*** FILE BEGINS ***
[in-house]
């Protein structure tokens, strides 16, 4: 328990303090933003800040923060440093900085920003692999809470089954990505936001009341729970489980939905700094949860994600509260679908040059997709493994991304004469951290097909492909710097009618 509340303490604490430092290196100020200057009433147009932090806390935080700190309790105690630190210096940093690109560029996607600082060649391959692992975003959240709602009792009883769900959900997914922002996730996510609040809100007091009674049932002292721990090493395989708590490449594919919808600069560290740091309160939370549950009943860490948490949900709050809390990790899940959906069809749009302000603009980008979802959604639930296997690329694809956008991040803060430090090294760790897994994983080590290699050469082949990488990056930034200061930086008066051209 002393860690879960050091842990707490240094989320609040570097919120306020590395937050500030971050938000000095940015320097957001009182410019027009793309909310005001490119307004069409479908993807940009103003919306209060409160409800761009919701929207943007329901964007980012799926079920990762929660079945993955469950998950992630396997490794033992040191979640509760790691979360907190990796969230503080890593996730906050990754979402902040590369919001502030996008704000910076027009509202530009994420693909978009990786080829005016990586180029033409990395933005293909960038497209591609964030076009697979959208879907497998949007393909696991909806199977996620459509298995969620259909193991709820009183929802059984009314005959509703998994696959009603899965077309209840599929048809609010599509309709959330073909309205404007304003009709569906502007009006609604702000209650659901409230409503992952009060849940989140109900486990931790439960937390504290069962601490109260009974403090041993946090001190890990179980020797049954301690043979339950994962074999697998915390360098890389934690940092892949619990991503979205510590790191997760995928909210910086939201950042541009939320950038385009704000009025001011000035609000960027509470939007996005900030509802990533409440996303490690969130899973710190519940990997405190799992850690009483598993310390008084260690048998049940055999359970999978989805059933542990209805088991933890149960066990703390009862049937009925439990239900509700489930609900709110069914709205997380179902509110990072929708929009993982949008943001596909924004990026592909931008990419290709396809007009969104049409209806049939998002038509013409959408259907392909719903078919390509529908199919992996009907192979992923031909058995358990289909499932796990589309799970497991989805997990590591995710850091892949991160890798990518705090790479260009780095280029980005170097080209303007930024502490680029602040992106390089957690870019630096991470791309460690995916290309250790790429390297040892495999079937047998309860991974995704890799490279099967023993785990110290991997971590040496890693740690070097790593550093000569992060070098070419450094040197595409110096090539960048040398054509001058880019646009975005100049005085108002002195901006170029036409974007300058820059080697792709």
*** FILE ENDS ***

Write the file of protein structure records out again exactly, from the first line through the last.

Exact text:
[in-house]
């Protein structure tokens, strides 16, 4: 328990303090933003800040923060440093900085920003692999809470089954990505936001009341729970489980939905700094949860994600509260679908040059997709493994991304004469951290097909492909710097009618 509340303490604490430092290196100020200057009433147009932090806390935080700190309790105690630190210096940093690109560029996607600082060649391959692992975003959240709602009792009883769900959900997914922002996730996510609040809100007091009674049932002292721990090493395989708590490449594919919808600069560290740091309160939370549950009943860490948490949900709050809390990790899940959906069809749009302000603009980008979802959604639930296997690329694809956008991040803060430090090294760790897994994983080590290699050469082949990488990056930034200061930086008066051209 002393860690879960050091842990707490240094989320609040570097919120306020590395937050500030971050938000000095940015320097957001009182410019027009793309909310005001490119307004069409479908993807940009103003919306209060409160409800761009919701929207943007329901964007980012799926079920990762929660079945993955469950998950992630396997490794033992040191979640509760790691979360907190990796969230503080890593996730906050990754979402902040590369919001502030996008704000910076027009509202530009994420693909978009990786080829005016990586180029033409990395933005293909960038497209591609964030076009697979959208879907497998949007393909696991909806199977996620459509298995969620259909193991709820009183929802059984009314005959509703998994696959009603899965077309209840599929048809609010599509309709959330073909309205404007304003009709569906502007009006609604702000209650659901409230409503992952009060849940989140109900486990931790439960937390504290069962601490109260009974403090041993946090001190890990179980020797049954301690043979339950994962074999697998915390360098890389934690940092892949619990991503979205510590790191997760995928909210910086939201950042541009939320950038385009704000009025001011000035609000960027509470939007996005900030509802990533409440996303490690969130899973710190519940990997405190799992850690009483598993310390008084260690048998049940055999359970999978989805059933542990209805088991933890149960066990703390009862049937009925439990239900509700489930609900709110069914709205997380179902509110990072929708929009993982949008943001596909924004990026592909931008990419290709396809007009969104049409209806049939998002038509013409959408259907392909719903078919390509529908199919992996009907192979992923031909058995358990289909499932796990589309799970497991989805997990590591995710850091892949991160890798990518705090790479260009780095280029980005170097080209303007930024502490680029602040992106390089957690870019630096991470791309460690995916290309250790790429390297040892495999079937047998309860991974995704890799490279099967023993785990110290991997971590040496890693740690070097790593550093000569992060070098070419450094040197595409110096090539960048040398054509001058880019646009975005100049005085108002002195901006170029036409974007300058820059080697792709």